I am currently having a problem wrapping my head around a pretty simple problem.
I know in multiple sources when taking into account considerations and assumptions of powering an LED you can use it's forward voltage, minus this from the supply voltage, and you obtain the voltage dropped over your current limiting resistor and hence calculate the resistance value to limit the current to a required current level for the LED.
However I have been reading further and it is my understand that from the LED I-V curve and it's exponential behaviour that when standard supply voltages are applied across the LED it will cause a large current to flow and exceed it's (current) specifications and fail. Therefore why if you apply a voltage source below it's forward voltage it will work without a current limiting resistor. So far so good.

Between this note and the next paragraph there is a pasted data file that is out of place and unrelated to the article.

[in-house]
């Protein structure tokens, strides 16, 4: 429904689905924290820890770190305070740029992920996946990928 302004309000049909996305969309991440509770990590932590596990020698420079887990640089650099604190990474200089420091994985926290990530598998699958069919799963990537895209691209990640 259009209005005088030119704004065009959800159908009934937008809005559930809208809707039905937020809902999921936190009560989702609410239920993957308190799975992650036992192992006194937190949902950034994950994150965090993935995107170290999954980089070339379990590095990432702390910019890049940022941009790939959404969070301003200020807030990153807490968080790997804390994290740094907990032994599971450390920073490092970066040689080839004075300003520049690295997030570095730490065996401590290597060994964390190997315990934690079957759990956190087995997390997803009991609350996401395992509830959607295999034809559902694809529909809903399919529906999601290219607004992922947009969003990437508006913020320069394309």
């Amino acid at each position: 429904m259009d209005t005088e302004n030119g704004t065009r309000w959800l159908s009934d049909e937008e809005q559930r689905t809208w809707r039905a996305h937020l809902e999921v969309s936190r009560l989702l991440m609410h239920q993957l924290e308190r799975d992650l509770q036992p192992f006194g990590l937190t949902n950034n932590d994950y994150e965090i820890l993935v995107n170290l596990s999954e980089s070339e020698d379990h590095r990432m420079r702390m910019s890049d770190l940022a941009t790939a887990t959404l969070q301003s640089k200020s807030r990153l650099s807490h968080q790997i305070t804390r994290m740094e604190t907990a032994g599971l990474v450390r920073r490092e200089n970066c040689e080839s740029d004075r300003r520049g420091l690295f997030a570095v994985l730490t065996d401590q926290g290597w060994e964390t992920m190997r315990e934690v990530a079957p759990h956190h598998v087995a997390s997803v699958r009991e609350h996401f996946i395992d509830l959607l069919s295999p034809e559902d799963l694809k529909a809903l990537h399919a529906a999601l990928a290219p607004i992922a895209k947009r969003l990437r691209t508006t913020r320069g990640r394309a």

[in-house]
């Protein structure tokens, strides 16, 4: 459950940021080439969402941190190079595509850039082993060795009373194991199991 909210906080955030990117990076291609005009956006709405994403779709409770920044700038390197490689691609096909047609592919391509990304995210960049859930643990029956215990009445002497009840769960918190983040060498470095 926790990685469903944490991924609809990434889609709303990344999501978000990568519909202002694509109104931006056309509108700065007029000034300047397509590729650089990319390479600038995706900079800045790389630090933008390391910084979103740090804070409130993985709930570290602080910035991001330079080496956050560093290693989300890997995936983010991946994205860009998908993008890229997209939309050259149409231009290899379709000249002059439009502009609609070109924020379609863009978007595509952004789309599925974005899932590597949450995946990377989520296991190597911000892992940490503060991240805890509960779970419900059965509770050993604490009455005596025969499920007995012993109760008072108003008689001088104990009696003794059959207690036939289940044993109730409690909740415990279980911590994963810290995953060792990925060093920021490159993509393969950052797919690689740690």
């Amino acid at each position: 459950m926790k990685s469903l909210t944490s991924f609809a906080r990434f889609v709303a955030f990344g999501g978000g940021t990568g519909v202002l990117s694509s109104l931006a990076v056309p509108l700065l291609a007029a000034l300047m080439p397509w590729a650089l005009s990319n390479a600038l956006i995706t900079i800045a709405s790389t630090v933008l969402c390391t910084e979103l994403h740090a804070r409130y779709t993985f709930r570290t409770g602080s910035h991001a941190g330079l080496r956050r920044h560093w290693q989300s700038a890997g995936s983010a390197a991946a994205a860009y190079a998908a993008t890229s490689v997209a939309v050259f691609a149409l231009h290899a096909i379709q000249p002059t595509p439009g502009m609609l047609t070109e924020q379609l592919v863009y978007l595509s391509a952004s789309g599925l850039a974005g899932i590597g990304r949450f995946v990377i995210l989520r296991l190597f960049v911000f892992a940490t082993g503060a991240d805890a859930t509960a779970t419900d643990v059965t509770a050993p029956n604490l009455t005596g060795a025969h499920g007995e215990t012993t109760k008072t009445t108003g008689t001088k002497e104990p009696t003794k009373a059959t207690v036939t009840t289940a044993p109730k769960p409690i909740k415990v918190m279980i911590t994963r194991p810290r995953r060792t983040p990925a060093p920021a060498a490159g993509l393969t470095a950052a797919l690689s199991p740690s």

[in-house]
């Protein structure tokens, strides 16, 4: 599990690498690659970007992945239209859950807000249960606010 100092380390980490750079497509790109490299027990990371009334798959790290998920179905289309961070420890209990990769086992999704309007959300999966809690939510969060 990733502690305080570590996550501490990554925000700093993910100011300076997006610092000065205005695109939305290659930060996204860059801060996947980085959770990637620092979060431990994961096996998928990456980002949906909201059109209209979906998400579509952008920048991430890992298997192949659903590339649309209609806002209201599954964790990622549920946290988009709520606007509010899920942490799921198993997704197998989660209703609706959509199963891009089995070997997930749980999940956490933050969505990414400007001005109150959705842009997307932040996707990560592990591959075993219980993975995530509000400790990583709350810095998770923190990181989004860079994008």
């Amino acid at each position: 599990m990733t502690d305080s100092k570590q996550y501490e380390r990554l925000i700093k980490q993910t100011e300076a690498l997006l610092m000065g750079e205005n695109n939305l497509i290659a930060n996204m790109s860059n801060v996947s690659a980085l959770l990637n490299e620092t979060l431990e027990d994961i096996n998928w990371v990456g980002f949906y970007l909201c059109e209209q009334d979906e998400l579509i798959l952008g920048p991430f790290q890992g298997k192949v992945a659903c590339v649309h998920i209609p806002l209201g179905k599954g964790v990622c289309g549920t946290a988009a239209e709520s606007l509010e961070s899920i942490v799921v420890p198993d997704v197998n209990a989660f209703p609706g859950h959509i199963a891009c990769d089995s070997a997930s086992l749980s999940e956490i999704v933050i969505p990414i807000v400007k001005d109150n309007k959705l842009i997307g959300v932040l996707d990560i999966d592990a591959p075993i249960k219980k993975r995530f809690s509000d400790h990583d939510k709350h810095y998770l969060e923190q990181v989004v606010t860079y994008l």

However when you put a resistor in series, the voltage across the LED drops to it's forward voltage level and from that you can calculate the resistance value for the current etc etc. I have seen multiple (internet/forum) sources that this works for voltage sources from 5-12V for typical ~2V LEDs.
Therefore my question is: 1. If there is an assumption, which I suspect there is, that allows for a series resistor to instantly allow the LED to be at forward voltage regardless of anything else. I.e. different values of supply voltage and resistors etc, without much variance? Is there a more accurate method to calculate the forward voltage by taking into account more variables, i.e. some sort of mathematical proof apart from assuming the forward voltage is now occuring?
Any help would be greatly appreciated! Hope you have a nice day!